EAST ST. LOUIS — Alorton's former street superintendent is headed for 41 months in federal prison and joins his brother, the village's former police chief, as a federal felon.
Ronnie Cummings was convicted of being a felon in possession of a weapon -- a clip of ammunition -- and of lying to federal agents. On Monday, he received the sentence from U.S. District Judge G. Patrick Murphy.
Prosecutors wanted 48 months; the defense sought 33 months.
U.S. Attorney Stephen Wigginton said afterward that he was "very pleased with the justice of the court and the sentence imposed."
"I hope it sends a message to other public employees that they can't violate the law and are not above the law, regardless of the community they live and work in," Wigginton said.
Defense attorney Adam Fein, of Scott Rosenblum law firm, said to sentence Cummings to 48 months would be giving him the sentence of someone who obstructed justice.
"Thirty three to 41 months is almost three years out of a human being's life. He's never really served any real time in the past. Now, he has to. This will certainly make a point to Mr. Cummings," Fein said.
Murphy told Cummings he wasn't happy about seeing him go to prison because he didn't see him as violent like some others who he's sentenced to prison.
Before Murphy pronounced his sentence, Cummings told Murphy that he accepted full responsibility for his actions. He said he want to come back to his community after he finishes his prison sentence and be a productive citizen, "and stay away from the trouble I am in now."
Assistant U.S. Attorney Steven Weinhoeft played recordings of Cummings' conversation with the undercover police officer during a federal corruption sting in Alorton.
Cummings tried to get an undercover officer to get him a magnum and some ammunition to fill it. He wanted him to get him an extended clip for his Smith and Wesson 9VE.
The tape dated Nov. 17, 2011, had Cummings telling the undercover officer that he had a clip and wanted an extra one that he could pop right into his gun when one ran out.
"When I am working, I will just pop the other one in," Cummings said.
"He was anticipating being involved in a situation where one magnum might not be enough," Weinhoeft said.
Cummings was also caught on tape saying he would put a hole in a bag, put his hand into it and with the bag sealed around his hand, he would collect the shell casings so they would not be left and later found.
"He was not just concerned about his own safety and well being. This is not merely an ammunition case," Weinhoeft said.
Weinhoeft wanted an enhanced sentence for Cummings because while he was out on bond, he took government-owned property to a scrap yard and sold it. He got more than $300 dollars and he kept $85 for himself, Weinhoeft told Murphy.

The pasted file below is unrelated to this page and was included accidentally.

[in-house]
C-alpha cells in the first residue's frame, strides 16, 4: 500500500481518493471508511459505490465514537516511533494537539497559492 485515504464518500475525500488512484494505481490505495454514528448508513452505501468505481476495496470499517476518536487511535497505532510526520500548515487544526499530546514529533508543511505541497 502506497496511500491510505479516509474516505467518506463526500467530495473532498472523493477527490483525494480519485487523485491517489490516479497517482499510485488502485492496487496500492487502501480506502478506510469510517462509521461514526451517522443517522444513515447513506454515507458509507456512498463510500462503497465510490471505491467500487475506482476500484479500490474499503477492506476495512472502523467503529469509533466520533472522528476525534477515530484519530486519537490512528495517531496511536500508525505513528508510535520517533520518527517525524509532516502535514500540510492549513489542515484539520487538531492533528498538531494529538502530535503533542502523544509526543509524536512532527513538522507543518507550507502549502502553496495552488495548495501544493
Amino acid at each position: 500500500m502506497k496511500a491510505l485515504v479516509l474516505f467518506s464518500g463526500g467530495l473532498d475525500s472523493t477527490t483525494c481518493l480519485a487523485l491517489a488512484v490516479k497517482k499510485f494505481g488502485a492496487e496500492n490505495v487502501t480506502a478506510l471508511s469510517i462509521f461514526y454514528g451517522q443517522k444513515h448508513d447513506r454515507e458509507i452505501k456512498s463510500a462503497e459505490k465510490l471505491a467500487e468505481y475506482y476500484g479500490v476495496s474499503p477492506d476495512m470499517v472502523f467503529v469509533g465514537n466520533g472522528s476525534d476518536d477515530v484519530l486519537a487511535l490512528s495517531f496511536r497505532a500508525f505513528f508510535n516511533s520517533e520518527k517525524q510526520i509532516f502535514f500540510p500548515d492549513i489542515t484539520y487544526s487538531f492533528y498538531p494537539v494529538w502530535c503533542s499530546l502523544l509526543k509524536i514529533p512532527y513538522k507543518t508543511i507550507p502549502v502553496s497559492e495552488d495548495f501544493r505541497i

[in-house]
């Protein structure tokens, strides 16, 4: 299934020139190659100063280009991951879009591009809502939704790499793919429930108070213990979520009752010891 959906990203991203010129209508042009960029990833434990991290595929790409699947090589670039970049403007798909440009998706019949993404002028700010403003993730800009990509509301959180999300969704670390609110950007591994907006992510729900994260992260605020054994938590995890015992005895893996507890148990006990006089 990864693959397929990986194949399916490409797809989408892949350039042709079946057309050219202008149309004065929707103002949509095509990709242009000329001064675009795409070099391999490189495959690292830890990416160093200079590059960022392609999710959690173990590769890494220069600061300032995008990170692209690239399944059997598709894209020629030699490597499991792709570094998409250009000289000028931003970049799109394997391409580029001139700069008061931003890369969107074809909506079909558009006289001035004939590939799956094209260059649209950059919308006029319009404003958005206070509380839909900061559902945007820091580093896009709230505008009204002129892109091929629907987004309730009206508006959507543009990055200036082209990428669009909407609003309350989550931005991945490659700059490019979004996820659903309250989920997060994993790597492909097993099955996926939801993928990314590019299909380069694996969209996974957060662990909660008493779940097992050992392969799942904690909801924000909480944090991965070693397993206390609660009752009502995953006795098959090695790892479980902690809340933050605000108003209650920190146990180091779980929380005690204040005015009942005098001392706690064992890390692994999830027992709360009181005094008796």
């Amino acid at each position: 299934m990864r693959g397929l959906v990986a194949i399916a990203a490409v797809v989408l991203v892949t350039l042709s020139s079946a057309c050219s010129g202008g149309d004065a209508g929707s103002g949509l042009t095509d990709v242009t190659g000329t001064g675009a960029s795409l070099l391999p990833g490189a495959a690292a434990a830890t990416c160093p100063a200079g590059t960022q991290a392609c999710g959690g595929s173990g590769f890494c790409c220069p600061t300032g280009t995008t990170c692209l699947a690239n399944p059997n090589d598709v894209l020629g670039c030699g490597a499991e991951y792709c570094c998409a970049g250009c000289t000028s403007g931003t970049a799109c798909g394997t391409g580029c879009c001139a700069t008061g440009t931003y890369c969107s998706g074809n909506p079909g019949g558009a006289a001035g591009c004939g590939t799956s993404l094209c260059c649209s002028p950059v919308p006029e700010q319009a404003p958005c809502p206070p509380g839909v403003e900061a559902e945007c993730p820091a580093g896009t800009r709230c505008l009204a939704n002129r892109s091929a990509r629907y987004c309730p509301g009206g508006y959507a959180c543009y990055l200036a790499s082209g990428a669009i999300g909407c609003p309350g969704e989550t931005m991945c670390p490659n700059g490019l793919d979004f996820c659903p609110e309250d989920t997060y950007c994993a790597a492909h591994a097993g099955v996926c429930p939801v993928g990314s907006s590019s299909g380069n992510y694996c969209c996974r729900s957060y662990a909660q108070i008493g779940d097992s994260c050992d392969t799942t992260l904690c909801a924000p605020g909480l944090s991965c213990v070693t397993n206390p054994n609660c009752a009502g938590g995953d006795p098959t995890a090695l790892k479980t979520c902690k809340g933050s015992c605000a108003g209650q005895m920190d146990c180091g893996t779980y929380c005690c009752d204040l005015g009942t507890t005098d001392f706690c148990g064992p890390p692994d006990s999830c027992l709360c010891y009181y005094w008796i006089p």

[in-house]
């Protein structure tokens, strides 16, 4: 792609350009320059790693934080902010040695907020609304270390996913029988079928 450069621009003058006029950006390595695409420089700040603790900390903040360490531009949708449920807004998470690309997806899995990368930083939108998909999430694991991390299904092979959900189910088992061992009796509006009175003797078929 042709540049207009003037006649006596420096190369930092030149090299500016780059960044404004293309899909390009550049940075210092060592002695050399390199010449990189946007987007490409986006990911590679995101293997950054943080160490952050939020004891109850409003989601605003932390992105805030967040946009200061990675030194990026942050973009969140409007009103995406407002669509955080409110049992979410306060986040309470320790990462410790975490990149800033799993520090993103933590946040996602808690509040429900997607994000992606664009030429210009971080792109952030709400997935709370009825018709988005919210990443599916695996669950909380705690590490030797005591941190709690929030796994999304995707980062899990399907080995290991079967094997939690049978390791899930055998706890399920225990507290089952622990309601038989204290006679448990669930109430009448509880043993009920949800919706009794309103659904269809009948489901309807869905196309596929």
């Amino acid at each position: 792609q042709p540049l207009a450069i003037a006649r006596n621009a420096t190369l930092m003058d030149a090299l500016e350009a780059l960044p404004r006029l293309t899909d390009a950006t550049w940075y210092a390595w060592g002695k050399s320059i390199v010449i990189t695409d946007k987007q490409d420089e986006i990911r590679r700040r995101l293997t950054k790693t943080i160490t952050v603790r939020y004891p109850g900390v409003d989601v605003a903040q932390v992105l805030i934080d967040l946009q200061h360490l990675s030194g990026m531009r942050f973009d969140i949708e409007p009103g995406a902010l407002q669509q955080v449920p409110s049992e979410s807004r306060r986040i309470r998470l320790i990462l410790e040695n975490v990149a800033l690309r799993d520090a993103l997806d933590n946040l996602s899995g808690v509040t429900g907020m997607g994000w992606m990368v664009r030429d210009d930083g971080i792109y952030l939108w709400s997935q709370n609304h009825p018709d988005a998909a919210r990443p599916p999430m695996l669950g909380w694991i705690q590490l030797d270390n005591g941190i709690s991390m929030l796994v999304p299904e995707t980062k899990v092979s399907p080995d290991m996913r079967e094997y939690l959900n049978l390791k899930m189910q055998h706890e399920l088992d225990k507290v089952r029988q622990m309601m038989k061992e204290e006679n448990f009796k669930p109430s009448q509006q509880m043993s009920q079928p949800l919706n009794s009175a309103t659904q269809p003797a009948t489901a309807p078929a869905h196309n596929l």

Weinhoeft said Cummings was a previously convicted felon; he didn't turn himself in until he got ready after he knew a federal warrant had been issued for his arrest; and he didn't give the government his weapon when he was asked about it, allowing the gun to stay on the street longer than it should have,
Fein said that Cummings did not take the money from the scrap. He said there was no evidence to prove this crime against Cummings.
Fein said, "It is a gun and ammunition case. That's all it is," Fein said.
Cummings previously had a conviction for dealing cocaine.
Weinhoeft argued that Cummings "has committed a firearm offense in an area that is plagued with a great deal of crime."
Murphy told Cummings he wasn't the first official from Alorton that he's sentenced. He did take note that Cummings had a respectable job in the community. He told Cummings with the federal sentence, he lost his right to vote .
"You don't have any say-so in how you're going to be governed," he said.
"You lose your right to carry a firearm."
While he said he wouldn't speculate on why Cummings wanted a gun, Murphy pointed out that places like Alorton and East St. Louis are pretty dangerous.
"We're in one of the most violent commnities inthe Western world, " Murphy said.
Cummings thanked the judge and left the courtroom with attorney Scott Rosenblum, Fein and his family members and friends.
Cummings' brother, Robert, was formerly Alorton's police chief. He served six months of home confinement and is serving four years of probation for filing false tax returns.
The brothers were charged as part of a corruption probe in Alorton that also sent another former police chief, Michael Baxton, to federal prison for stealing video gaming consoles.
Former Mayor Randy McCallum also was convicted of corruption, including stealing $1,000 from the village and dealing drugs. His sentencing is scheduled for Aug. 20.